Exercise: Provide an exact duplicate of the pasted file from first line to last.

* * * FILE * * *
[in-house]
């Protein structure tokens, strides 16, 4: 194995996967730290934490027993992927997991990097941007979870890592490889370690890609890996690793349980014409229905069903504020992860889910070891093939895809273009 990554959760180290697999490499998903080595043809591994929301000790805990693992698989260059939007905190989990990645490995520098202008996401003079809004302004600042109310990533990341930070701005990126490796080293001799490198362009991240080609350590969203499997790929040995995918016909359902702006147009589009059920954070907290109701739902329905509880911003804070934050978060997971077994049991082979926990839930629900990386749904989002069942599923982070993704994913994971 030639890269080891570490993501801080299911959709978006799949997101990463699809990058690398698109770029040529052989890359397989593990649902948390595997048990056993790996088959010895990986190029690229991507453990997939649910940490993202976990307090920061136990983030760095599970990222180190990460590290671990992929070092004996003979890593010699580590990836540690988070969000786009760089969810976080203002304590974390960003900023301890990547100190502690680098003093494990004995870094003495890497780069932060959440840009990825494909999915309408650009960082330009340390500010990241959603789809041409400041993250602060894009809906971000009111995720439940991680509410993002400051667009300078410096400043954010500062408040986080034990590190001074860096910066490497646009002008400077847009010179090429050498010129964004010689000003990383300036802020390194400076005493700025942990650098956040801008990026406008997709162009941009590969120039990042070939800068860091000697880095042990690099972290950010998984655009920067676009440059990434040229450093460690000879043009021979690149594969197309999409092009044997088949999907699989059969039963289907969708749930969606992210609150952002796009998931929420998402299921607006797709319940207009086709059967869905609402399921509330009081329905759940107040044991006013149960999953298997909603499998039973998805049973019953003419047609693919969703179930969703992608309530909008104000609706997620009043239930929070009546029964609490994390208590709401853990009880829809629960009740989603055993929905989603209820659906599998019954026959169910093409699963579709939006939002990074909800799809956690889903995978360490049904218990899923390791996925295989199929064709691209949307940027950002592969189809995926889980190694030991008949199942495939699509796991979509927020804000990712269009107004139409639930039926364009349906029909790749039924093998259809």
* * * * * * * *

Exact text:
[in-house]
């Protein structure tokens, strides 16, 4: 194995996967730290934490027993992927997991990097941007979870890592490889370690890609890996690793349980014409229905069903504020992860889910070891093939895809273009 990554959760180290697999490499998903080595043809591994929301000790805990693992698989260059939007905190989990990645490995520098202008996401003079809004302004600042109310990533990341930070701005990126490796080293001799490198362009991240080609350590969203499997790929040995995918016909359902702006147009589009059920954070907290109701739902329905509880911003804070934050978060997971077994049991082979926990839930629900990386749904989002069942599923982070993704994913994971 030639890269080891570490993501801080299911959709978006799949997101990463699809990058690398698109770029040529052989890359397989593990649902948390595997048990056993790996088959010895990986190029690229991507453990997939649910940490993202976990307090920061136990983030760095599970990222180190990460590290671990992929070092004996003979890593010699580590990836540690988070969000786009760089969810976080203002304590974390960003900023301890990547100190502690680098003093494990004995870094003495890497780069932060959440840009990825494909999915309408650009960082330009340390500010990241959603789809041409400041993250602060894009809906971000009111995720439940991680509410993002400051667009300078410096400043954010500062408040986080034990590190001074860096910066490497646009002008400077847009010179090429050498010129964004010689000003990383300036802020390194400076005493700025942990650098956040801008990026406008997709162009941009590969120039990042070939800068860091000697880095042990690099972290950010998984655009920067676009440059990434040229450093460690000879043009021979690149594969197309999409092009044997088949999907699989059969039963289907969708749930969606992210609150952002796009998931929420998402299921607006797709319940207009086709059967869905609402399921509330009081329905759940107040044991006013149960999953298997909603499998039973998805049973019953003419047609693919969703179930969703992608309530909008104000609706997620009043239930929070009546029964609490994390208590709401853990009880829809629960009740989603055993929905989603209820659906599998019954026959169910093409699963579709939006939002990074909800799809956690889903995978360490049904218990899923390791996925295989199929064709691209949307940027950002592969189809995926889980190694030991008949199942495939699509796991979509927020804000990712269009107004139409639930039926364009349906029909790749039924093998259809």